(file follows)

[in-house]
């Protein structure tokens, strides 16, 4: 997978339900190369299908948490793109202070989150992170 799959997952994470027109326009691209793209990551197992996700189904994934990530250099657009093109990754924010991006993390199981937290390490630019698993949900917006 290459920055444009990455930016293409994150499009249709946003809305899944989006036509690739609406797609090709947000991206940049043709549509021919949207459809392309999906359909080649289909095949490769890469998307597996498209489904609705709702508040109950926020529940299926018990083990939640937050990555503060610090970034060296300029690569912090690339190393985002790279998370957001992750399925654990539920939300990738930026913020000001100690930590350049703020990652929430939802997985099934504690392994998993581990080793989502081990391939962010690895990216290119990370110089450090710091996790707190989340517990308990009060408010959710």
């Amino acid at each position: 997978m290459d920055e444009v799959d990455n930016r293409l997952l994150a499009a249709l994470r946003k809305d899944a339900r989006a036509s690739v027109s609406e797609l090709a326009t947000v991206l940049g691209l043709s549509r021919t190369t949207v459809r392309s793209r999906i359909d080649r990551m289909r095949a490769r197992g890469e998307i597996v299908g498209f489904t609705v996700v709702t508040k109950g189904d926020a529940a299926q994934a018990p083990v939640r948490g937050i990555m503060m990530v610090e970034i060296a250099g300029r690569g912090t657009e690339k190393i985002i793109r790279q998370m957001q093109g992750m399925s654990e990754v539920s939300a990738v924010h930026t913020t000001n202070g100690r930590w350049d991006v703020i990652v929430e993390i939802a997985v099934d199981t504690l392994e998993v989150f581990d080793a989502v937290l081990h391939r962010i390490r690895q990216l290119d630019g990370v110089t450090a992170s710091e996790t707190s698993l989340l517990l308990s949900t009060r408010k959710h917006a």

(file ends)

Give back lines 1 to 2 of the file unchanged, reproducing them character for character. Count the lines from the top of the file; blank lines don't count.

[in-house]
């Protein structure tokens, strides 16, 4: 997978339900190369299908948490793109202070989150992170 799959997952994470027109326009691209793209990551197992996700189904994934990530250099657009093109990754924010991006993390199981937290390490630019698993949900917006 290459920055444009990455930016293409994150499009249709946003809305899944989006036509690739609406797609090709947000991206940049043709549509021919949207459809392309999906359909080649289909095949490769890469998307597996498209489904609705709702508040109950926020529940299926018990083990939640937050990555503060610090970034060296300029690569912090690339190393985002790279998370957001992750399925654990539920939300990738930026913020000001100690930590350049703020990652929430939802997985099934504690392994998993581990080793989502081990391939962010690895990216290119990370110089450090710091996790707190989340517990308990009060408010959710």